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Is there a gene for it?

Genetics - Introduction
Cellular processes
Reading the instructions
Copying genes - Mitosis
Copying genes - Meiosis
Meiosis and Fertilisation
The sex chromosomes
Is there a gene for it?
Genes and personality
Non-Mendelian Inheritance
The Maternal Effect

Among the tests that are given to newborn babies in this country is one for a substance called phenylketone in their urine. This reveals the presence of what turned out to be a recessive single gene disorder (called phenylketonurea, or PKU). The baby is unable to make an enzyme, phenylalanine hydroxylase, which converts phenylalanine to tyrosine. Untreated, this used to lead to behavioral problems and severe mental retardation. The solution is to ensure that the individual's diet is free from phenylalanine.

Some individuals cope quite well as they get older. Although genes produce individual proteins, they do not act in isolation. The individual who develops (the phenotype), is the end product of all the genes and all the biochemical pathways they give rise to.

In addition, the mature nervous system does not appear to be so susceptible to its ill-effects. However, mothers with PKU have to be careful when they are pregnant, even though the baby has a normal (dominant) allele from its father.

At any given point on the DNA, a base pair of a gene on each chromosome may be slightly different, that is, there are different alleles or polymorphisms. Mendel showed that, in given pair, one may be dominant, and the other recessive. An individual may have any one of the four combinations of alleles. In three of these it is the dominant gene which is expressed.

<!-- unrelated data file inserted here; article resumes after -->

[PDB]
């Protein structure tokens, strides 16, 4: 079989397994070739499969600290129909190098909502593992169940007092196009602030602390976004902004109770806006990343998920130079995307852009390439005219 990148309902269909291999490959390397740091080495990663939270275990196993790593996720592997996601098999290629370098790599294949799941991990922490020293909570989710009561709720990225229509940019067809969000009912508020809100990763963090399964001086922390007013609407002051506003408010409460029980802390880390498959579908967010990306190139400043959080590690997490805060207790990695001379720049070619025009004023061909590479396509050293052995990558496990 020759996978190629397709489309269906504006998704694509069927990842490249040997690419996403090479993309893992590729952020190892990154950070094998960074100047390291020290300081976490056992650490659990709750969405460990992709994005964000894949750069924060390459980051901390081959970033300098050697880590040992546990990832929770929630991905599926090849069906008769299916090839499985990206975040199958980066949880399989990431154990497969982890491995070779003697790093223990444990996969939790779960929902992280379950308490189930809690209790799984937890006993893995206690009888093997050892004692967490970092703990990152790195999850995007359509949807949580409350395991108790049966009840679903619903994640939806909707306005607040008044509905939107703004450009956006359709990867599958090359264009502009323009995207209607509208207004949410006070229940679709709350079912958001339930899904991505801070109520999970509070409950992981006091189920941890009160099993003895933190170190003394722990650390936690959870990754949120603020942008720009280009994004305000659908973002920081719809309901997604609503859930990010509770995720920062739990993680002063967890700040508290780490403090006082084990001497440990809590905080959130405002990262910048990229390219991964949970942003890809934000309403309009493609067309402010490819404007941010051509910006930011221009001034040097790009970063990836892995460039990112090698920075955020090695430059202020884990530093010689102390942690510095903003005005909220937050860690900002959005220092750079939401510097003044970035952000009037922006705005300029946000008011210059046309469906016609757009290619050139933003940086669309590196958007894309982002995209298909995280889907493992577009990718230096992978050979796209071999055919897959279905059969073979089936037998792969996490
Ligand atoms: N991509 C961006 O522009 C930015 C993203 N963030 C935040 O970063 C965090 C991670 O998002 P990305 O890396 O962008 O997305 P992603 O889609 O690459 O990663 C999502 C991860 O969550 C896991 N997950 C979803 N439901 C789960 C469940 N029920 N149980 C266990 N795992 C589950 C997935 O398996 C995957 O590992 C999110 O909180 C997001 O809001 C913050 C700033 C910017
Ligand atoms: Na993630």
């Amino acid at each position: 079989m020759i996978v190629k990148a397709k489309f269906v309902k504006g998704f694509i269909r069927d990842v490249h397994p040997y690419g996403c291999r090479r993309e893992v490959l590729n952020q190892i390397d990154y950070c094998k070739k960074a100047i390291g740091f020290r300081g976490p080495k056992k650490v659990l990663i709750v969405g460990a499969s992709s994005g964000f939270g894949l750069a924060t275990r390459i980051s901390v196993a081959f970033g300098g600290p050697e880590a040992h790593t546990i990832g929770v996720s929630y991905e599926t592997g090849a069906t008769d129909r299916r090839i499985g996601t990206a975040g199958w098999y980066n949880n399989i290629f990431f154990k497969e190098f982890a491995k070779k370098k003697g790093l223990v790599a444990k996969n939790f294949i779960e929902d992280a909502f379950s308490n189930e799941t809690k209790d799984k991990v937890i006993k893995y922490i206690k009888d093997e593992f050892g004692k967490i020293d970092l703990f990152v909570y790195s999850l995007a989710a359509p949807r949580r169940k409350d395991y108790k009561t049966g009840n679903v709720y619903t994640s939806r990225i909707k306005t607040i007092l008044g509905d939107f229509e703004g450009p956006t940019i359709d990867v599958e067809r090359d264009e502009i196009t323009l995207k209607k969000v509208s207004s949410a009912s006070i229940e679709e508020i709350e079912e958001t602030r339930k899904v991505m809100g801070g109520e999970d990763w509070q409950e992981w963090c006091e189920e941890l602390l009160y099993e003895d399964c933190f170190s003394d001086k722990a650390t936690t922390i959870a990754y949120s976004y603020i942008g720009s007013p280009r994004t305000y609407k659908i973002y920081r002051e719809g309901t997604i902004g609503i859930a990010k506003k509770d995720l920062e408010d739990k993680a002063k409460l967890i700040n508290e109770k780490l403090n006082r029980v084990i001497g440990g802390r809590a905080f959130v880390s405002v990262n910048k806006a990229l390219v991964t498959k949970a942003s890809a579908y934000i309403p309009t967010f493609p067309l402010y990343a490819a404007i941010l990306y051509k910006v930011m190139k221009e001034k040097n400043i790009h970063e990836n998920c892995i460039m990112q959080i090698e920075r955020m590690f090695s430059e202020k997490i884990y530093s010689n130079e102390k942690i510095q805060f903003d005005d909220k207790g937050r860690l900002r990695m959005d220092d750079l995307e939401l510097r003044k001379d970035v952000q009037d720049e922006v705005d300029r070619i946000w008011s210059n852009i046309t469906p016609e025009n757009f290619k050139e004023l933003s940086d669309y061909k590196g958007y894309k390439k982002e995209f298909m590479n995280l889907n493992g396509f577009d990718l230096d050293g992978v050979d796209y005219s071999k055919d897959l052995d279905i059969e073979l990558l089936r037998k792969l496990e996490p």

Note that, in the population, there may be a number of alleles, of which any individual has two, and their dominance is relative. The dominant and recessive alleles may not be so in other pairings. Complicating the situation, in some cases dominance may not be so obvious.

Recessive conditions like phenylketonuria occur when an individual has two copies of the recessive gene.

Where an allele is dominant, there is a three out of four chance of being affected.

Geneticists are cataloguing long lists of so-called 'single-gene disorders' some due to recessive, other to dominant genes. Most of them are very rare. The vast majority of human variation, including illnesses, is polygenetic, that is, due to the interactions of many genes.

A simple example is height, which is influenced by a number of different genetic factors (including sex difference). It is also influenced by the environment in which one has grown up.

Some genes are not linked directly with physical features but are concerned with timing. The proteins produced by some, such as the homeobox genes, control the expression of other genes. Thus identical genes in various parts of the genome may have widely differing effects depending on the genes they control. The situation in inheritance is even more complicated. An allele which was recessive in the parent may be dominant to the changed allele in the child. The genes which interact with others may do so quite differently in the offspring, a phenomenon known as epistasis, and the genes involved may be on different chromosomes.

One has to be wary of reading about the influence of genes too uncritically - particularly newspaper articles, but also books by geneticists.

In Steve Jones' In The Blood there is the remarkable statement that "some genes do quite different jobs in the two sexes." The example quoted is a gene that is implicated in premature balding in men, and polycystic ovaries in women. A little thought shows that it may be an influence on both processes in both sexes.* Men, though, are unlikely to suffer from polycystic ovaries, while, for women, premature balding may be masked by other factors.

Jones, S., (1996) In The Blood: God, Genes and Destiny, London: Harper Collins (bookshelf)

* In fact the gene codes for the enzyme 5 alpha reductase, which we will be returning to later.

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Bland, J., (2003) About Gender: Is There a Gene For It?
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05.01.99 Last amended 06.06.03